The final day of the program began with a trip to the western cape of Chiloé where they took a boat out onto the ocean waves. While examining landscapes they had walked through only days before and sighting an active volcano guttering puffs of smoke, the group spotted a colony of Humboldt penguins perched on ocean rocks. This was an unexpected treat since the penguins were believed to have already begun their seasonal migration away from Chiloé. This was especially interesting to Carlos Gonzalez and he reflects on this moment as his favorite of the journey.

Once again on solid ground, students were given free time to explore the historically-rich city of Ancud, the second largest city on Chiloé hosting a variety of museums, shopping locales, and eateries.

On their last night in Chilé, the whole group attended a traditional curanto Chilean feast – a special type of stew originating on the Archipelago of Chiloé which combines a variety of meats and seafood. Cooking the curanto is a fascinating and collaborative process that starts with the digging of a large pit. The bottom of the pit is lined with smoldering rocks, then a giant, pit-wide, leaf is layered on top. The next layers include mussels, clams, and another leaf, then lamb, chicken, pork, another leaf, then potato, bread, pastries, another leaf, etc. until the pit is filled. Everything is weighed down with a tarp and more rocks. The OSU group’s last night in Chilé was spent with new friends, great food, and – as Chris Still notes – a small dance party.

Some students chose to remain in Chilé for a few more days to further explore the country’s cities and diverse landscapes. According to Carlos Gonzalez, a native Chilean, these landscapes include high-altitude geysers, moving glaciers, massive fields of blooming wildflowers, the virgin forests of Patagonia, and deserts where the world’s oldest mummies have been excavated, so alien that they were used to test NASA’s Mars rover. One student, Cameron Minson, chose to stay on in Chilé for a Spring Term internship.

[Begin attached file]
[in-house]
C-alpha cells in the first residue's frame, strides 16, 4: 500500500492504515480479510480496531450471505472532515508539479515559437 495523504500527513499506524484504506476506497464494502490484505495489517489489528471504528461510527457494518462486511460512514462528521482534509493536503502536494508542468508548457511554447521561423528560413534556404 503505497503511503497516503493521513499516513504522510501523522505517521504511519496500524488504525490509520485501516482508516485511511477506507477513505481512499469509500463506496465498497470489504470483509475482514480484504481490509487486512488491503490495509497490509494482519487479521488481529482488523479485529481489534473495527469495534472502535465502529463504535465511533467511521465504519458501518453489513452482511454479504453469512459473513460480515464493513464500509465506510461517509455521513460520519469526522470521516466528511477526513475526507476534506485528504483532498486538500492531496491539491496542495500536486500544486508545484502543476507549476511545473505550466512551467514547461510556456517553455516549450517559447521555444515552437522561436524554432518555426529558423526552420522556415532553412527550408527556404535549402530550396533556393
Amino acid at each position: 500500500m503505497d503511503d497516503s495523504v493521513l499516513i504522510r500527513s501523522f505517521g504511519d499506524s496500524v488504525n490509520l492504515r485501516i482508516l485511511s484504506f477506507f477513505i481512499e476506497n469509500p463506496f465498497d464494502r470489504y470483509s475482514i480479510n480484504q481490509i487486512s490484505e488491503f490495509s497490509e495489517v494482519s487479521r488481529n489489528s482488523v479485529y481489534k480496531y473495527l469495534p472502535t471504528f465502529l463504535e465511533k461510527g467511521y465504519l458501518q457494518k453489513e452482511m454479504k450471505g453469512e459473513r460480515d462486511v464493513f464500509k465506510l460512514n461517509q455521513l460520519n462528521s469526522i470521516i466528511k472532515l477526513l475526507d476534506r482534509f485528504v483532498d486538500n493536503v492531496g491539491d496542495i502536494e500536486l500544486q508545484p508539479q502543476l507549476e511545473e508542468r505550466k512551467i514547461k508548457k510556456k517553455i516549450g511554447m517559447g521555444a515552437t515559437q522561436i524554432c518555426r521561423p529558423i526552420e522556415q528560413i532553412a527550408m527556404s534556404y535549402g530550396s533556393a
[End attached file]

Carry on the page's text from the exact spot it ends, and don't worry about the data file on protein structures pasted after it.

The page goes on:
For many students on the program, this was their first time leaving the United States. In a single week, they were given the opportunity to immerse themselves in a different culture, discover international forestry practices and research, and explore the incredible diversity of Chilé’s ecosystems. Chirs Still believes that travelling internationally is an invaluable asset to education that “helps students grow as people, see things in a new light, and expand their horizons”.

Over Spring Break 2018, Chris Still and Carlos Gonzalez will once again be leading OSU students on the faculty-led program, “Mountains to the Sea: Ecosystems of Chile” for a whole new adventure. Click here for more information on this educational tour of a lifetime and how you can apply to join the 2018 trip. Deadline to apply is January 9th, open to graduate and undergraduate students.  


- Written by Rebecca Leclere, CoF International Programs

Completion/Archive Date: 
Monday, January 15, 2018